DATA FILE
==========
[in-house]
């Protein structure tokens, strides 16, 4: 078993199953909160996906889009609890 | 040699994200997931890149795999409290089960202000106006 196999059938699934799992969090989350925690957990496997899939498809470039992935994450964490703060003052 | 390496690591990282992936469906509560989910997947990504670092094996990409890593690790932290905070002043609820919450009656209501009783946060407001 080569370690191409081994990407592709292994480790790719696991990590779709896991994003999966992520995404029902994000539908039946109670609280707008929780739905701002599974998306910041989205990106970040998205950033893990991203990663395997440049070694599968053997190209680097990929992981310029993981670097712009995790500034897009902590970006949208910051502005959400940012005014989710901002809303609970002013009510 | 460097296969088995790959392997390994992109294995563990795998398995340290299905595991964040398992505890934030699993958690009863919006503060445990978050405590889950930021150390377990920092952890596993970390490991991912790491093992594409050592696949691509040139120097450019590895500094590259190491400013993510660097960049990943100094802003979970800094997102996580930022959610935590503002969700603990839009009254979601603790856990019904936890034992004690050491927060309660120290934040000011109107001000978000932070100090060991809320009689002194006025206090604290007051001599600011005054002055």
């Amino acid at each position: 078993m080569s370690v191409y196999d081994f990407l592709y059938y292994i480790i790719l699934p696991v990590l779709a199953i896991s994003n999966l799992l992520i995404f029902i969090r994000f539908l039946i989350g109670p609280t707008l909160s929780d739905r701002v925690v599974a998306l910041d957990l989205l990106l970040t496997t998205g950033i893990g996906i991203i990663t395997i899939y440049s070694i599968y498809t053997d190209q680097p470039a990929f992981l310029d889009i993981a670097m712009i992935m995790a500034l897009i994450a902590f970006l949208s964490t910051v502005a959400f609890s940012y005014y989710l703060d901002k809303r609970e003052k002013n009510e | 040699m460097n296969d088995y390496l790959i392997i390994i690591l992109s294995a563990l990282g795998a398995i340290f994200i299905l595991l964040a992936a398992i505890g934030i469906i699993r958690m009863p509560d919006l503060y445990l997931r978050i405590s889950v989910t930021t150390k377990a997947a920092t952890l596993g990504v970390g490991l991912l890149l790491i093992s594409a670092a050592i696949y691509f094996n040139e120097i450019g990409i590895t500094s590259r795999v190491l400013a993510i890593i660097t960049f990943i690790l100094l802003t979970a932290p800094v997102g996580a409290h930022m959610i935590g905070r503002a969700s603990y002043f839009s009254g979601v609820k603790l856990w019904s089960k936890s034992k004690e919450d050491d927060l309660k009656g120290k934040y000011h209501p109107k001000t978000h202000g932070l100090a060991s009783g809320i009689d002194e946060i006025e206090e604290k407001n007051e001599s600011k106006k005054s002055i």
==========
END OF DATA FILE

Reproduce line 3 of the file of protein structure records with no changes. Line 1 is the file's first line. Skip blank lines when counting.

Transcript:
């Amino acid at each position: 078993m080569s370690v191409y196999d081994f990407l592709y059938y292994i480790i790719l699934p696991v990590l779709a199953i896991s994003n999966l799992l992520i995404f029902i969090r994000f539908l039946i989350g109670p609280t707008l909160s929780d739905r701002v925690v599974a998306l910041d957990l989205l990106l970040t496997t998205g950033i893990g996906i991203i990663t395997i899939y440049s070694i599968y498809t053997d190209q680097p470039a990929f992981l310029d889009i993981a670097m712009i992935m995790a500034l897009i994450a902590f970006l949208s964490t910051v502005a959400f609890s940012y005014y989710l703060d901002k809303r609970e003052k002013n009510e | 040699m460097n296969d088995y390496l790959i392997i390994i690591l992109s294995a563990l990282g795998a398995i340290f994200i299905l595991l964040a992936a398992i505890g934030i469906i699993r958690m009863p509560d919006l503060y445990l997931r978050i405590s889950v989910t930021t150390k377990a997947a920092t952890l596993g990504v970390g490991l991912l890149l790491i093992s594409a670092a050592i696949y691509f094996n040139e120097i450019g990409i590895t500094s590259r795999v190491l400013a993510i890593i660097t960049f990943i690790l100094l802003t979970a932290p800094v997102g996580a409290h930022m959610i935590g905070r503002a969700s603990y002043f839009s009254g979601v609820k603790l856990w019904s089960k936890s034992k004690e919450d050491d927060l309660k009656g120290k934040y000011h209501p109107k001000t978000h202000g932070l100090a060991s009783g809320i009689d002194e946060i006025e206090e604290k407001n007051e001599s600011k106006k005054s002055i």